Today’s post is a guest blog by Cool Earth from Eco Action Games’ brilliant Copmas campaign that we didn’t manage to squeeze in before December.
Oh and Happy New Year from the Heads!
Rainforests – why they matter
Half of the world’s rainforest has been destroyed in the last 40 years. It continues to be lost at an ever increasing rate. Protecting the remaining rainforests is pivotal to the climate change agenda because of their crucial role in absorbing carbon dioxide from the atmosphere. But forest also provide a habitat for incredible biodiversity, and livelihoods for millions of people.
Rainforests are carbon sinks. Trees have hidden attributes that play a key role in reducing pollutant levels. Take carbon dioxide (CO2) for example, a gas emitted from both natural and human sources. Rainforests absorb huge quantities of this greenhouse gas through photosynthesis. Trees and vegetation take CO2 and effectively lock it into their structures, keeping it safe from the atmosphere for hundreds of years. This is known as a ‘carbon sink’.
However, what forests take from the atmosphere, they can also give back. When forests are burnt to clear the land, carbon matter is released in the form of CO2 back into the atmosphere.
Organisations and governments are working towards preventing the destruction of rainforests as part of their efforts to keep warming below two degrees. Cool Earth is focusing where the biggest impact can be made – in areas on the brink of rapid deforestation. The charity has protected more than 500,000 acres of rainforest that would otherwise have been destroyed: the equivalent of 130,000,000 tonnes of carbon dioxide not reaching the atmosphere, where it would contribute to global warming.
Biodiversity An estimated two thirds of the world’s biodiversity is found in the rainforests, despite them only covering around 6% of the world’s surface. The Amazon alone is extraordinarily rich in biodiversity. A very large number of Amazonian plant and animal species are “endemic”, meaning that they are not found anywhere else in the world. Recent estimates indicate that in the Amazon there are 18,000 varieties of plants, 434 species of mammals, 239 reptile species, 225 species of amphibians, and more freshwater fish and primates than anywhere else on the planet. Deforestation is damaging this biodiversity irreparably.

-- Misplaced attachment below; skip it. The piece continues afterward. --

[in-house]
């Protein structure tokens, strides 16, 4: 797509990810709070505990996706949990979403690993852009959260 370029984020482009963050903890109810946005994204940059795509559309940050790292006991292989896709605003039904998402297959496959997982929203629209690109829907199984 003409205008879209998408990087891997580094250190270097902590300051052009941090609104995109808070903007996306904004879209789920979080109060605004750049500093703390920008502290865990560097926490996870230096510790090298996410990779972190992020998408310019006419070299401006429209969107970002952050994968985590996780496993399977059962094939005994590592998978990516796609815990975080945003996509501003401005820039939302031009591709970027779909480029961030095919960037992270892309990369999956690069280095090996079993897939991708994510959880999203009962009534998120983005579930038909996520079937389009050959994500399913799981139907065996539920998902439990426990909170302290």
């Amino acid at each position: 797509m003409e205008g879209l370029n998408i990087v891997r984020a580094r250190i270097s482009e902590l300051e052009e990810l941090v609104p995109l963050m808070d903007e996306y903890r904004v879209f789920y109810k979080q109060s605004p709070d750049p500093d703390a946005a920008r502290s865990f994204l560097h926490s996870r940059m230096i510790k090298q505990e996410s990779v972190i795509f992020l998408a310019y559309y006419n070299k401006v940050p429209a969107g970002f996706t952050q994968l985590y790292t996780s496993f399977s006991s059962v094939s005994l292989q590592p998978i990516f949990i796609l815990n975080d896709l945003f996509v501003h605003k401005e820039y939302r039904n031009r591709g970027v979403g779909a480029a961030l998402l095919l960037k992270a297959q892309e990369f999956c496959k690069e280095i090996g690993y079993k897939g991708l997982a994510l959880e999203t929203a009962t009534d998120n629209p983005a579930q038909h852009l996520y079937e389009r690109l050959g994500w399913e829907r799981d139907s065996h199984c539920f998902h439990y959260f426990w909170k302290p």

As rainforest species disappear, so do many possible cures for life-threatening diseases. Approximately half of all synthetic drugs have a natural origin, including 10 of the 25 biggest-selling drugs in the US. The US National Cancer Institute has identified 3000 plants that are active against cancer cells. 70% of these plants are found in the rainforest. Twenty-five percent of the active ingredients in today’s cancer-fighting drugs come from organisms found only in the rainforest.
More broadly, biological diversity is the resource upon which families, communities, nations and future generations depend. If there is a biodiversity crisis, our health, livelihoods and economy are at risk too.
Bottom up or top down? Rainforest loss is not just a crisis for the planet but a tragedy for local people who depend upon the forest their entire livelihoods. Cool Earth believe it is these people who are best positioned to stop deforestation. It’s an effective example of ‘bottom up’ rainforest protection which harnesses the power of the local people to protect it. The model builds up the resilience of these indigenous communities, which is essential for the survival of these vital ecosystems. Top down agreements like those we hope will come from the COP21 discussions are also vital. Strong national and international laws and conventions creates a framework and structure that helps to support and strengthen the work that is being carried out on the ground.
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